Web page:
What is An Italian Christmas Without Panettone?

Panettone is a common sight in stores around the world in December, and Canada is no different. While Italians still debate whether Panettone or Pandoro did it better, here’s the story of how a simple mistake turned into a tradition spanning over centuries and countless countries.

Sweet Christmas Cake “Panettone

Panettone is the stuff that food dreams are made of. Soft, sweet, tasty. There is no Italian who doesn’t get that warm, fuzzy feeling upon hearing PUH-NAY-TTO-NAY. Pandoro is just as Italian and just as Christmas-y, but the shape is different and it’s more versatile “did anybody say Pandoro with layers of mascarpone cream?”. Pandoro however has not garnered  much international fame as Panettone. Regardless of which cake you side with, there is no doubt that even in the melting pot of cultures we all live in today Panettone has a special spot in Canadian stores and in our hearts around Christmas time. It’s a time of shopping, sales and flashy ads trying to get our attention, but nothing says Christmas like a pyramid of elegant, colorful, gorgeous Panettone boxes. What an eye catcher!

 

 

While Panettone is slowly growing on Canadians of all cultures and descents, Italy has been in a long-term relationship with it since the 15th century, and it’s one of the single, most solid marriages out there. Panettones are in every Italian household this time of the year, they are the perfect end to a hefty meal or something to snack on while playing Christmas card games with the family. And if you are looking to impress, placing a more refined Panettone, maybe with a lemon or a liqueur filling, at the center of your table on a red and gold tablecloth will steal everybody’s attention. With so much history between Italy and Panettone, it really makes you wonder – how did they even meet? According to one of the legends, Panettone originated in Milan, in the 15th century. The Duke of Milan at the time, Ludovico Il Moro, was a hosting a banquet for his nobles, so he asked his cook to prepare a feast. The cook got carried away with excitement and the preparations and forgot to take his dessert out of the oven and burned it. Trembling with fear, the cook stood in the kitchen contemplating what to do. Toni, the kitchen boy, saw him and offered to help in the form of a sweet cake he has made for himself earlier, made with flour, butter, eggs, lime zest and raisins. With no other option available, the cook decided to serve Toni’s sweet cake to the Duke and the nobles, to their utter delight. When asked about the name of what he had served, the cook quickly replied that it was “Le pan de Toni”, meaning “Toni’s bread.” The name appears to have stuck and over time it evolved into what today we call Panettone. Thank you, Toni!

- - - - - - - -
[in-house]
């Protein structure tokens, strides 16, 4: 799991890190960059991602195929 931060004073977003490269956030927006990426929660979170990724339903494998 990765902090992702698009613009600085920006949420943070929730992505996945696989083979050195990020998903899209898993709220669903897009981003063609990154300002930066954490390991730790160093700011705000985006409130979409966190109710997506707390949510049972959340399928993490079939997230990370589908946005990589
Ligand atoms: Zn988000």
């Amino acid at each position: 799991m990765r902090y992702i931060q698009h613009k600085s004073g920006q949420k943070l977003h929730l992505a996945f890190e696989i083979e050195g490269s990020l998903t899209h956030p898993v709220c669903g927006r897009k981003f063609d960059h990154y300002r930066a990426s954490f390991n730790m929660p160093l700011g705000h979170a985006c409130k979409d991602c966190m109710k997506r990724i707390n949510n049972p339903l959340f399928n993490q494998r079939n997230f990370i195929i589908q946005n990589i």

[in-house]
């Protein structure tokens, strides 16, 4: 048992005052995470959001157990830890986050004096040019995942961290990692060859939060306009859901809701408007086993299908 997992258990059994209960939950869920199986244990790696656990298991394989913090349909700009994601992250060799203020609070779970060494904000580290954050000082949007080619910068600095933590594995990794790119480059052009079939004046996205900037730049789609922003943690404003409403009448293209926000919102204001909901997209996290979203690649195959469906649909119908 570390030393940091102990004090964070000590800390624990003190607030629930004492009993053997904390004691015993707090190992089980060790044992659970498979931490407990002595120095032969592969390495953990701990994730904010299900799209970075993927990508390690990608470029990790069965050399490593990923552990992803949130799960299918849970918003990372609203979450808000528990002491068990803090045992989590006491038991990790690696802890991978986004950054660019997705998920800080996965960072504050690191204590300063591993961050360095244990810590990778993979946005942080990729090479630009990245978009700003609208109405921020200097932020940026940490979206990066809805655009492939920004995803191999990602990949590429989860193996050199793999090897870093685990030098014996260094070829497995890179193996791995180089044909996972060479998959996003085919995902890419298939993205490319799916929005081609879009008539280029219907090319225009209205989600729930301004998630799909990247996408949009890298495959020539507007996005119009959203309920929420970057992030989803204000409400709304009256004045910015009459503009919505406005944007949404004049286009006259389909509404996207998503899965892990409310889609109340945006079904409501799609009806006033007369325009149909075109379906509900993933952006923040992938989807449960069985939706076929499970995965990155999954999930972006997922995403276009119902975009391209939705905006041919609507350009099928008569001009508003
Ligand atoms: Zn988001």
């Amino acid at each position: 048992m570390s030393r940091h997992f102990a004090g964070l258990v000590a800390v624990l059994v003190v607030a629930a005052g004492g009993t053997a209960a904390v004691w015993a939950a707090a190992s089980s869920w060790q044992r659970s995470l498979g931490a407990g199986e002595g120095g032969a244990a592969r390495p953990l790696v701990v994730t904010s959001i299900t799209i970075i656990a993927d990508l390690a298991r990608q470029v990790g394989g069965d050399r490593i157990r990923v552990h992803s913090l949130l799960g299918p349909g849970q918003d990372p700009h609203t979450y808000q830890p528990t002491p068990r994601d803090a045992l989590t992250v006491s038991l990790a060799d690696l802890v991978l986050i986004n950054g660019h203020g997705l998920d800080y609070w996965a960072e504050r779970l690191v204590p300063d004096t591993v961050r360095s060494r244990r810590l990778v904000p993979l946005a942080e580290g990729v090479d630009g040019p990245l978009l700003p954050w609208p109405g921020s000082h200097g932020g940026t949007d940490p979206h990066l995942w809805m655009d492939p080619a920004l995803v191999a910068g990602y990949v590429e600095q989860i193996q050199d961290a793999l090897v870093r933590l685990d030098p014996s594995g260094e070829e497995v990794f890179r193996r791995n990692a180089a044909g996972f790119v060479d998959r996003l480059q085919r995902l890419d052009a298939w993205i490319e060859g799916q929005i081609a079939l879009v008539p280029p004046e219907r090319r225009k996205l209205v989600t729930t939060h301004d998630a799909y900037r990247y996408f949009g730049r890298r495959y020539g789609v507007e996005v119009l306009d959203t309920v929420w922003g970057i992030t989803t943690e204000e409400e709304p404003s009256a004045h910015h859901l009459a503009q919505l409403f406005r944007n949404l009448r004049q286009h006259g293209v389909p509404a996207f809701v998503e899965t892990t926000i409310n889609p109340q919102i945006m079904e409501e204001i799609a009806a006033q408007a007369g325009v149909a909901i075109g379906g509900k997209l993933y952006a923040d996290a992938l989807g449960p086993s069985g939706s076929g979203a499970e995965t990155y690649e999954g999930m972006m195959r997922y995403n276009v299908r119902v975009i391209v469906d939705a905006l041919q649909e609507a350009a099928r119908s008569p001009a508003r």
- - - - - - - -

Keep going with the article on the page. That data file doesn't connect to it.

Many other stories surround the creation of Panettone, but this is the one I love because it’s the essence of the Christmas spirit. This year, remember little kitchen boy Toni, who baked a sweet cake for himself, but decided to give it away to help a friend. Remember Toni’s act of care and love while celebrating Christmas this season – share a Panettone with your family, give one to a friend, to a neighbor, or donate one to charity.

 

Show love this season the Italian way!